Thursday, November 17, 2011

USATF uniform logo regulations could come to a head at Club XC nationals in Seattle...

If you've followed the Facebook page set up by US Olympian Nick Symmonds called "I'm tired of USATF and IAAF crippling our sport", you'll know that the central issue the the fact that athletes are restricted in the size and number of logos allowed to wear on competition clothing.

The rule also applies to things like temporary tattoos, an area that cost Lauren Fleshman valuable warmup time at the ING New York Marathon a few weeks ago when she had her body parts scrubbed with alcohol to remove a temporary Picky Bar logo.

Why is this relevant?

It's because this may all come to a head at next month's USATF National Club Cross Country Championships at the Jefferson Park Golf Course, conveniently in the 'hood of this web site.

According to USA Track & Field in its uniform policy page for the club championships, "Any advertising or manufacturer’s marks on athlete uniforms in the Open races must be in compliance with the USATF Uniform Policy found here. Any club logo that does incorporate a manufacturer’s logo will be subject to the size and number restrictions applicable to such logos." (note:  underlined and boldfaced words from USATF)

Yet in the sentence before it, USATF states, "The 2011 edition the USATF National Club Cross Country Championships therefore will not impose size restrictions on club logos that do not incorporate or contain manufacturer marks."

So, what is it?

This is an area that is creating a lot of confusion for many of the open clubs from around the country that plan to converge on Seattle next month.

Naturally, host Club Northwest (photo of women's cross country team above courtesy CNW) is very concerned about this issue, as their team manager, Becca Gillespy Peter, has spoken out over this, in a series of emails to USATF interim CEO Mike McNees, which is posted at

For the clubs affected, this would mean they would have to buy new uniforms to comply with the logo size regulations, taking away money that could have been used to travel athletes to Seattle.

For Club Northwest, this potentially has double consequences, as they have a small sponsorship deal with Brooks, in which their logo is prominently on the jersey along with the CNW logo. If their athletes are forced to tape the Brooks logo, Brooks may have a case to void their deal with CNW.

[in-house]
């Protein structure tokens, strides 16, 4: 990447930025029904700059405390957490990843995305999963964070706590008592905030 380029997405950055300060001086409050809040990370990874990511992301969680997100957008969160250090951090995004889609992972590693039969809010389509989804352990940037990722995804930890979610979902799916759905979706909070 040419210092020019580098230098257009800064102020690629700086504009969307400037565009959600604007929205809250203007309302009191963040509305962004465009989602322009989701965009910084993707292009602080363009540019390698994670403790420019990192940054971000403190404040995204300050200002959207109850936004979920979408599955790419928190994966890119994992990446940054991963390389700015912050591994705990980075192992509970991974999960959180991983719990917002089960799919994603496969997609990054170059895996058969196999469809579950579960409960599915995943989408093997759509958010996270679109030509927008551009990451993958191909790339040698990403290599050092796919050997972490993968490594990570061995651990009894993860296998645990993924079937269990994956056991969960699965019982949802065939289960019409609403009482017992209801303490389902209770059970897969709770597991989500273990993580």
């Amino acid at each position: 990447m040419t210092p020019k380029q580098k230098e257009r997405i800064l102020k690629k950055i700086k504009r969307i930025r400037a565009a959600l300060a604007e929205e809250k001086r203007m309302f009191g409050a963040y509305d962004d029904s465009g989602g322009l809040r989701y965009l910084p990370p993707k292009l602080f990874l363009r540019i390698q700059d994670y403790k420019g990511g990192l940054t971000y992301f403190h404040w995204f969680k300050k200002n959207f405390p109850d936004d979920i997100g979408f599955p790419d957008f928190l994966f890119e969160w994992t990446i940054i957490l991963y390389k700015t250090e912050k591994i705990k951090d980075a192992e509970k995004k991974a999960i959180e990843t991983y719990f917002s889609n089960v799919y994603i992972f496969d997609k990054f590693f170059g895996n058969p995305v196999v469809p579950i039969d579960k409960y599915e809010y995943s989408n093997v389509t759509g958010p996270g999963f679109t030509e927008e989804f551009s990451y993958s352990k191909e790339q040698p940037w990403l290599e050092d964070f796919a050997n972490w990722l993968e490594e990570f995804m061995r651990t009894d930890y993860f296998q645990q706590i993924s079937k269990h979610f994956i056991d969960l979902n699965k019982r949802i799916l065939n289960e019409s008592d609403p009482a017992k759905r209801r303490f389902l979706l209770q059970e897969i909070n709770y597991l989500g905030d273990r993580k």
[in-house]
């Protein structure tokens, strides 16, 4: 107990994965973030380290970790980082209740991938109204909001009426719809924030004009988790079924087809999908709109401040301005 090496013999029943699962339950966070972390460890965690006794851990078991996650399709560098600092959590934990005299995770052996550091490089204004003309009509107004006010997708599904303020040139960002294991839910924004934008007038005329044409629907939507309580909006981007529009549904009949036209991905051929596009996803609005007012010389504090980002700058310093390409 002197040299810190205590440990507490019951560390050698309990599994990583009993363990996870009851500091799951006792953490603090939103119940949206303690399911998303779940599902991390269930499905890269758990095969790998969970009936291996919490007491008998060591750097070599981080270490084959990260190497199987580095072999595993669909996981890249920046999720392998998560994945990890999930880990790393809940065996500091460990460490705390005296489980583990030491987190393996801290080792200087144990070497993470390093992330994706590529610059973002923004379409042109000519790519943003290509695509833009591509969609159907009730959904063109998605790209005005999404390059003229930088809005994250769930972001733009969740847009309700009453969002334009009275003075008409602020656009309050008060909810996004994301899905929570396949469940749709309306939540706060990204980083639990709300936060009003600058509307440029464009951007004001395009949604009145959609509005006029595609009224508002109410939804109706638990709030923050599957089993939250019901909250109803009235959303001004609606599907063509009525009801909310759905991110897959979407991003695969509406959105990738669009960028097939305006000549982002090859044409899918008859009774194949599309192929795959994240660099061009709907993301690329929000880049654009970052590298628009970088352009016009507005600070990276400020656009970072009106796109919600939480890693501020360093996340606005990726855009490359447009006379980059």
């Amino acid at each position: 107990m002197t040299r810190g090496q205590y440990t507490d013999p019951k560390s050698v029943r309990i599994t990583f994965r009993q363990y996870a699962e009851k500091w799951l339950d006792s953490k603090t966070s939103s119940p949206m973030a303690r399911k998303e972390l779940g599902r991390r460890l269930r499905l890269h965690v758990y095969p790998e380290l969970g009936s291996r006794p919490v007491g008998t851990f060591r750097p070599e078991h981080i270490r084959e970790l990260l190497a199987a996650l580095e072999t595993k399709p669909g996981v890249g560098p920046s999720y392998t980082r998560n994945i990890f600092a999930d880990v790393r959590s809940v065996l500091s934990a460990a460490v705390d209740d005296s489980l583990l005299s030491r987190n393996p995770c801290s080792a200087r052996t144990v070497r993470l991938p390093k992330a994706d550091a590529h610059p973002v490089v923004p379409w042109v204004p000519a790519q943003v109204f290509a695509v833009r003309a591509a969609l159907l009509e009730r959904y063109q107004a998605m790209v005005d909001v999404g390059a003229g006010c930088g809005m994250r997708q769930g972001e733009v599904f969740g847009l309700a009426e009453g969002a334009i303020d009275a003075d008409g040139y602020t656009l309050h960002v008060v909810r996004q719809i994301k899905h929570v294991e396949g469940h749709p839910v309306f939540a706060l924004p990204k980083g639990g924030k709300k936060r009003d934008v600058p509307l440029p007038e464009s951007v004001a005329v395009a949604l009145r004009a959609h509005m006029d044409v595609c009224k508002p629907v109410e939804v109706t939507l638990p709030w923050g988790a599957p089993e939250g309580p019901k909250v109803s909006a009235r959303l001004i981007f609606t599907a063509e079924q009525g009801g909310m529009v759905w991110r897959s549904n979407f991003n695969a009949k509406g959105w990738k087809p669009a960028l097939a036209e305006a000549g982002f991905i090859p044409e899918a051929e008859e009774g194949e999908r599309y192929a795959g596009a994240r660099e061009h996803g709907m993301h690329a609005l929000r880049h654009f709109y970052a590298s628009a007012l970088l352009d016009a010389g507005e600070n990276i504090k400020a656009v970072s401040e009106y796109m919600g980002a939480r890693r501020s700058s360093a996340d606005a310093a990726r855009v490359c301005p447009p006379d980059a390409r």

In addition, as the host club, Club Northwest is on the hook for any financial losses attributed to the meet, as they are depending primarily on entry fees paid by clubs and individuals to recoup their investment in the meet. Obviously, if teams have to cut their rosters because of budgetary constraints, Club Northwest will not have as many entries, which equals less income, which equals less support given to athletes on their membership roster.

As a former club team manager (I was the founder and team manager of Club Ballard, a team primarily composed of elite high school and post collegiate athletes from the mid-1980s to the turn of the new century), my club depended on small sponsorships to supplement the equipment deal that we had with Nike, even going as far as to sell space on our uniforms.

Take that away, and that puts the burden squarely on the clubs, many of whom are scraping by (yes, I've taken money from my own pocket to help an athlete go to nationals!).

This meet has international implications, despite the fact that there is no world cross country championships in 2012, as the top three finishers in the open men's and women's races will be selected for the BUPA Great Edinburgh International Challenge race in Edinburgh on January 7th.

Peter wrote, "We (Club NW) took on financial responsibility for this meet believing that it would be business as usual at Club Nationals. Instead you have turned this into an administrative and financial mess for everyone involved and our club is the one that will lose in the end. The money that we lose on the meet is money that we would have spent on athlete support."

"I have a simple compromise that would make everyone happy. The guidelines for the international team selection state that the athletes have to declare their interest in making the team. Therefore, only apply the uniform guidelines to those athletes."

"This is not a televised meet, it should not matter what the sub-elite athletes are wearing. This would also make enforcement much easier for our poor officials who have been blindsided by this."

Meanwhile, attorney David Greifinger, has written a resolution that will be on the floor of the USATF national convention at its annual meeting in St. Louis at the end of this moth, the contents of which can be read here.

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